“Now then, what does Solomon mean in Proverbs 26? Why does he direct us on the one hand not to “answer a fool according to his folly” (v. 4), while on the other, he urges us to “answer a fool according to his folly” (v. 5)? This seems contradictory. But it is not; and it precisely outlines the Presuppositional Apologetic’s two-step procedure: Positively, you must present the truth and, negatively, you must warn of folly. Be aware: though biblical apologetics involves these two steps, you do not have to use them in this order. The apologetic situation might require that the order be reversed. Nevertheless, both steps are necessary, even if not in any particular order.” (7)
Answers in Genesis also tows the Bahnsen line on Prov. 26:4-5. They have an article here which says:
“When we are engaging skeptics with the truth of God’s Word, we can apply the ‘don’t answer/answer’ strategy found in Proverbs 26:4–5. We don’t accept the skeptic’s ‘folly,’ his terms for the debate. We stand firmly on our presuppositions. Instead, we show the skeptic the logical consequences of his foolish presuppositions and point him to the truth of the Christian worldview.”
Proverbs 26:1-12 contains a cluster of proverbs related to fools. The passage starts off warning that honor is unbecoming a fool (26:1) and then warns the reader against careless cursing (26:2). I’d take a guess and suggest that 26:2, being the only proverb where the word “fool” doesn’t appear, is included as a cautionary warning against being quick to label someone a “fool.” That’s not a hill I’d die on, but only an educated guess.
The passage continues on warning that the way to get through to a fool is with a beating (26:3). Then comes 26:4-5, where we have two proverbs that appear to contradict one another rather blatantly. That apparent contradiction has caused consternation to many people, but I’d suggest that 26:4-5 uses identical vocabulary for the purpose of juxtaposition (contrasting two ideas for the purpose of illustrating a point). The idea here is that one can do the same thing to two different fools and have two different results (v.4 vs. v.5) because they’re fools; they don’t act rationally and don’t respond predictably to things.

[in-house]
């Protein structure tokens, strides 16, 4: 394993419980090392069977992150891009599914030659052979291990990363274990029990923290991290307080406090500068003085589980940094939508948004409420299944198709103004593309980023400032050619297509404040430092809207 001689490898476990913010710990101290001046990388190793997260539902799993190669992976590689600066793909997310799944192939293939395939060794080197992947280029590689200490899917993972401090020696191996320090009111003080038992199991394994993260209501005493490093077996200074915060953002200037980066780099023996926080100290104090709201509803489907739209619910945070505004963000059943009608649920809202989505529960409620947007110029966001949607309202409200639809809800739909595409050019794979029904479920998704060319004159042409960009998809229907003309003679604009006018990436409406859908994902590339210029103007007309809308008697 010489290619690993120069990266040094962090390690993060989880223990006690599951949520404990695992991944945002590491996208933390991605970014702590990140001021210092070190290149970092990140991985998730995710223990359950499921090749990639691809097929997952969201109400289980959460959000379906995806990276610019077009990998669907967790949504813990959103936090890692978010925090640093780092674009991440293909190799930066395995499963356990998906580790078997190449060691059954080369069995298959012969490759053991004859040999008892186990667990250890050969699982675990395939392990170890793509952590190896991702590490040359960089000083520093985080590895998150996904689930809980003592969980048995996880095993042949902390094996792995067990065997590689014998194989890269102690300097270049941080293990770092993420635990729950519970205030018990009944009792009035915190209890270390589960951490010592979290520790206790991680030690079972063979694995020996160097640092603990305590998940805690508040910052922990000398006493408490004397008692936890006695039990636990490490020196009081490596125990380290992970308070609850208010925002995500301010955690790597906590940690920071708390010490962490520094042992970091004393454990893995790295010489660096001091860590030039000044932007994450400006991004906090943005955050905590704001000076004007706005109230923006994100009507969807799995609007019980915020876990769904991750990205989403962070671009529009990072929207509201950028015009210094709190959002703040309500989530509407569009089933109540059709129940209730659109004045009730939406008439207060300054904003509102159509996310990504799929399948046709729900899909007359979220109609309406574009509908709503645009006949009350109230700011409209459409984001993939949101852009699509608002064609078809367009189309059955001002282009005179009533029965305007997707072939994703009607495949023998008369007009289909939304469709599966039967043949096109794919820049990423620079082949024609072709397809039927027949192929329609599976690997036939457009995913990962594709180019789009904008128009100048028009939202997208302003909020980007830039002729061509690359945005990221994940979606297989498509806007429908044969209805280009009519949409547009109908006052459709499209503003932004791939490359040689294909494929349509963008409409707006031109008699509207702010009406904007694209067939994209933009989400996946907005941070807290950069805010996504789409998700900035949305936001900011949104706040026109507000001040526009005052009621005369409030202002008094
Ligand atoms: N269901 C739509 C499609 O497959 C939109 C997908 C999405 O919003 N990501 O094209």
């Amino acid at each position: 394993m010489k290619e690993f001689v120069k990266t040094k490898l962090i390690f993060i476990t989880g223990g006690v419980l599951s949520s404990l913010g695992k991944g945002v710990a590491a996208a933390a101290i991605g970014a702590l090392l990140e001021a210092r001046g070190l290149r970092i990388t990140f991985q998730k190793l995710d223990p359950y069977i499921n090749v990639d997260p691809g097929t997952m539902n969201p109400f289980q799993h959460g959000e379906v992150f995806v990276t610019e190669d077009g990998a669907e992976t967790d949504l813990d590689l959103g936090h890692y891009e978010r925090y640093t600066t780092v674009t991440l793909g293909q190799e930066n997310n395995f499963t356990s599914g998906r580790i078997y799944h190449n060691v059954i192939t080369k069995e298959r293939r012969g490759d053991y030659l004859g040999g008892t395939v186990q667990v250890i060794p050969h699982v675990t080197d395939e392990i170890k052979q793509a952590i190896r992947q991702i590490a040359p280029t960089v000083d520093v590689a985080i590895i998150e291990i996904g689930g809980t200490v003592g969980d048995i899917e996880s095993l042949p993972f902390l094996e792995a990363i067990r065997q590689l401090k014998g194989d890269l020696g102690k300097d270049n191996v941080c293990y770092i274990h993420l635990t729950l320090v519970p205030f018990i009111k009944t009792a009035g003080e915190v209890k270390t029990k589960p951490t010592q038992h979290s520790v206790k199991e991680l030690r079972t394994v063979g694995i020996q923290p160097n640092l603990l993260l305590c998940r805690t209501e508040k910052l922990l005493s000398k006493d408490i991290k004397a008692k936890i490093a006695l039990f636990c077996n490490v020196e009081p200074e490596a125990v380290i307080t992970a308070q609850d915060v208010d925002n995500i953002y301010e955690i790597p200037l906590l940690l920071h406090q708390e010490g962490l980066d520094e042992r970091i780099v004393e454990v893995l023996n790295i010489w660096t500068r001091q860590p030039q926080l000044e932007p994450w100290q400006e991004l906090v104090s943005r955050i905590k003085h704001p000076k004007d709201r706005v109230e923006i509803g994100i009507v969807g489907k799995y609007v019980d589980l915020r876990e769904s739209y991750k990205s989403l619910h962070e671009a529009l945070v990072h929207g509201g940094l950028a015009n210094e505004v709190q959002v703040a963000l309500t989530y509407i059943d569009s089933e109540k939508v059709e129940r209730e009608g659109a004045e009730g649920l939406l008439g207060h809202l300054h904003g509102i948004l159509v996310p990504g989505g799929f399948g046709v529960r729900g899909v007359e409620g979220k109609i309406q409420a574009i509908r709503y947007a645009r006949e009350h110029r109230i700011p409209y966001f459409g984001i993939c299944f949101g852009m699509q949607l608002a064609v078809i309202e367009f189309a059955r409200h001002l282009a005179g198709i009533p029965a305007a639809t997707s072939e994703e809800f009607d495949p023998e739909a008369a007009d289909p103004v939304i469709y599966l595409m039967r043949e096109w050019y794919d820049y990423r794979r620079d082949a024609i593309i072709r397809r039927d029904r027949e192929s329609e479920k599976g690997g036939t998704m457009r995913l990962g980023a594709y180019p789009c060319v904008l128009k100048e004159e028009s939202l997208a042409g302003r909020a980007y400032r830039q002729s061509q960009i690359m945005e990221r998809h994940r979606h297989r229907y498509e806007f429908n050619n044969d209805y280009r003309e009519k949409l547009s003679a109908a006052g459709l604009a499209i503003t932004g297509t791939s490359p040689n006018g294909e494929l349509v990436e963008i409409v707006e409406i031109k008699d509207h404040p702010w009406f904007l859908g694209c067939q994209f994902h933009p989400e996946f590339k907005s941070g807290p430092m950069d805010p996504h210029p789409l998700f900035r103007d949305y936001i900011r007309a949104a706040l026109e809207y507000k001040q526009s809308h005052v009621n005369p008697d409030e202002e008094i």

In other words, if you deal with a fool in accord with his foolishness, he’ll think you’re a fool (v. 4), but if you don’t deal with a fool in accord with his foolishness, he may think he is wise (v. 5). Both are sadly true of fools.
For “exhibit A”, I subject the entire website of Facebook.
For “exhibit B,” I submit the following illustration that appears bi-monthly somewhere on Facebook:
If you respond to someone saying something utterly foolish (i.e. “Did you know that John MacArthur said that Christians can take the mark of the Beast in the tribulation and still be saved?), they’ll think you’re a fool (“here’s the clip moron! How do you explain that away?”).
If you don’t respond, they’ll think they’re right (“I sent the clip to Phil Johnson and he was too scared to answer! He knows that John MacArthur is a heretic but won’t say anything because John is his boss!”).
I used to get a dime every time I heard that example, but I cashed them all in when I had enough to buy me an old jalopy.
Getting back to Proverbs, fools don’t act rationally or reasonably. That’s why they’re unbecoming of honor (v.1). That’s why they need a rebuke with percussion (v.3) instead of melody (v.4-5). That’s why you don’t rely on them for relaying messages (v.6) and that’s why they don’t respond to wisdom (v.7). That’s why you never honor them (v.8), listen to them (v.9), or hire them (v.10). They don’t learn from their errors (v.11)